Holy Spirit in Christianity
For the majority of Christian denominations, the Holy Spirit, or Holy Ghost, is believed to be the third person of the Trinity, a Triune God manifested as God the Father, God the Son, and God the Holy Spirit, each entity itself being God. Nontrinitarian Christians, who reject the doctrine of the Trinity, differ significantly from mainstream Christianity in their beliefs about the Holy Spirit. In Christian theology, pneumatology refers to the study of the Holy Spirit. Due to Christianity's historical relationship with Judaism, theologians often identify the Holy Spirit with the concept of the Ruach Hakodesh in Jewish scripture, on the theory that Jesus (who was Jewish) was expanding upon these Jewish concepts. Similar names, and ideas, include the Ruach Elohim (Spirit of God), Ruach YHWH (Spirit of Yahweh), and the Ruach Hakodesh (Holy Spirit). In the New Testament it is identified with the Spirit of Christ, the Spirit of Truth, the Paraclete and the Holy Spirit.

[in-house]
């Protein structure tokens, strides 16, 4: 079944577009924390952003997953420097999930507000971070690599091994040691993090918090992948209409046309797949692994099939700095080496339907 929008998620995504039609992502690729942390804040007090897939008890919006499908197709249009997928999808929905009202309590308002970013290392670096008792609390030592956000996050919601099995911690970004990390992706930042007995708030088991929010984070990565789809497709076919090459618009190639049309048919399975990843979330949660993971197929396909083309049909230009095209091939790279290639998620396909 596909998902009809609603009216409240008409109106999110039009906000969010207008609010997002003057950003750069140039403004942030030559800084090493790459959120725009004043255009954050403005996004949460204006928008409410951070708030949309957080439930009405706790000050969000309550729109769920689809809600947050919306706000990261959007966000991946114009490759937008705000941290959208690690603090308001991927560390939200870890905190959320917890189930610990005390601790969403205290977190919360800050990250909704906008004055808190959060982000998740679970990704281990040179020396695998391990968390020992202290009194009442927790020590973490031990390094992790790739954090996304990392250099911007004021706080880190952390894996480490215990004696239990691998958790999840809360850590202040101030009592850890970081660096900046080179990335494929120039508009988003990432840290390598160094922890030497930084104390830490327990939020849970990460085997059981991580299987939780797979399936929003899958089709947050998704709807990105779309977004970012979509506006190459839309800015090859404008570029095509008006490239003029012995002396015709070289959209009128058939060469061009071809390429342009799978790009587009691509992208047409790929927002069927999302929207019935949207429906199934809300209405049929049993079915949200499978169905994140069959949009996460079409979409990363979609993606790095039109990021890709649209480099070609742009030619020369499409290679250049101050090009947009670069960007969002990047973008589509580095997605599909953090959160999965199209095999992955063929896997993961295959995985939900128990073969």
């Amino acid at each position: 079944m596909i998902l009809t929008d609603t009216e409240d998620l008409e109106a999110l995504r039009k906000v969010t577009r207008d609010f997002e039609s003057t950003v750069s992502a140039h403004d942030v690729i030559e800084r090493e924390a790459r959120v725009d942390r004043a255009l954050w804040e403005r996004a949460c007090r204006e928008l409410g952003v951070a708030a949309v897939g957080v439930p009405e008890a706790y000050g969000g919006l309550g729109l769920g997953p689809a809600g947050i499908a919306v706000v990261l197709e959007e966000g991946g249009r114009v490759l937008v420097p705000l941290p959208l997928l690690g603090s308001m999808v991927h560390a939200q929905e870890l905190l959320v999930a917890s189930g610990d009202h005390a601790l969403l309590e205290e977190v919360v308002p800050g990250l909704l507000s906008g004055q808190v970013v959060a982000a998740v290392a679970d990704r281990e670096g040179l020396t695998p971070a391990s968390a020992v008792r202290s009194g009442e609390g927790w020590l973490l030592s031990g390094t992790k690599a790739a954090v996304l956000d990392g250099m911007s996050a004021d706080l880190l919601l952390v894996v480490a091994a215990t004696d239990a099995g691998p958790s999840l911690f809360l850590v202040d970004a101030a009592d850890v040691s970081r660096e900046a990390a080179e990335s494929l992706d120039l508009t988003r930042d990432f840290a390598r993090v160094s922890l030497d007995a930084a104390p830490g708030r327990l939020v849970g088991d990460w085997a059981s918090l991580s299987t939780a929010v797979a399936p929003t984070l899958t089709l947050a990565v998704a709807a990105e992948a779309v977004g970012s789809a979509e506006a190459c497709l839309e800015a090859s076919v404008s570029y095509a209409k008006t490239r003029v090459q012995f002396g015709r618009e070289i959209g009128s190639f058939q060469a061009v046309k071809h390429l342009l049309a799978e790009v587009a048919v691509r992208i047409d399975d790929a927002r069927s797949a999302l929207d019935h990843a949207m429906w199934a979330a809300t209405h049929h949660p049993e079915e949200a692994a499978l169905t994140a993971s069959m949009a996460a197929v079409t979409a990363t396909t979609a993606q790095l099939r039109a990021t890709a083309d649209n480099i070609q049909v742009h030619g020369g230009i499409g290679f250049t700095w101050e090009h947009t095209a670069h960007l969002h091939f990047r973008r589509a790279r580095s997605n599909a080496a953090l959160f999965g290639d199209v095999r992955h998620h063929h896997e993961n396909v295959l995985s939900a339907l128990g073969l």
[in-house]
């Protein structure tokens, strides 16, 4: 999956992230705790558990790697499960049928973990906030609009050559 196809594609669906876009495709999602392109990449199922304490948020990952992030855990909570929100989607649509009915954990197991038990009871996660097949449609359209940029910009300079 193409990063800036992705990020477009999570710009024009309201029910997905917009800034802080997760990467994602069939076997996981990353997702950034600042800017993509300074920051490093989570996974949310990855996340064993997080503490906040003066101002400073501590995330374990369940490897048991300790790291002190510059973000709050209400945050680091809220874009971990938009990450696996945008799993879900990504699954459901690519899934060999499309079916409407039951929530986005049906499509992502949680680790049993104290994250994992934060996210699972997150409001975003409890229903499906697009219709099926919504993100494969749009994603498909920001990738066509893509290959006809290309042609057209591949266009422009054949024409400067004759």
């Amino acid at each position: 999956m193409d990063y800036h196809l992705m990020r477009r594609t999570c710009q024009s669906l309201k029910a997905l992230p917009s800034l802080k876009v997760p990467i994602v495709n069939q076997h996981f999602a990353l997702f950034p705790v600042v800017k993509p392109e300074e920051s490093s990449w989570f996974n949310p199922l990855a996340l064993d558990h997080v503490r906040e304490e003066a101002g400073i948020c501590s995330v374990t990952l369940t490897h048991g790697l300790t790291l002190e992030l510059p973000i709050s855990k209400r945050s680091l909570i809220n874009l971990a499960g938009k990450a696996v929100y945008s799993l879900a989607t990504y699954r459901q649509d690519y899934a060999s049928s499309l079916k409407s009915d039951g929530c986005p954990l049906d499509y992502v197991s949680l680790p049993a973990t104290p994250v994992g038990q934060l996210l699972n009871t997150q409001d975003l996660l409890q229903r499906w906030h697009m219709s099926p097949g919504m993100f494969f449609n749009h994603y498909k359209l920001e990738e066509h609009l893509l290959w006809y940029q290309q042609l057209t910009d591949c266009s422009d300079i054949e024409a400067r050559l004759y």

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The New Testament details a close relationship between the Holy Spirit and Jesus during his earthly life and ministry. The Gospels of Matthew and Luke and the Nicene Creed state that Jesus was "conceived by the Holy Spirit, born of the Virgin Mary". The Holy Spirit descended on Jesus like a dove during his baptism, and in his Farewell Discourse after the Last Supper Jesus promised to send the Holy Spirit to his disciples after his departure.
The Holy Spirit is referred to as "the Lord, the Giver of Life" in the Nicene Creed, which summarises several key beliefs held by many Christian denominations. The participation of the Holy Spirit in the tripartite nature of conversion is apparent in Jesus' final post-resurrection instruction to his disciples at the end of the Gospel of Matthew (28:19), "Make disciples of all the nations, baptizing them into the name of the Father and of the Son and of the Holy Spirit." Since the first century, Christians have also called upon God with the trinitarian formula "Father, Son and Holy Spirit" in prayer, absolution and benediction. In the book of the Acts of the Apostles the arrival of the Holy Spirit happens fifty days after the resurrection of the Christ, and is celebrated in Christendom with the feast of Pentecost.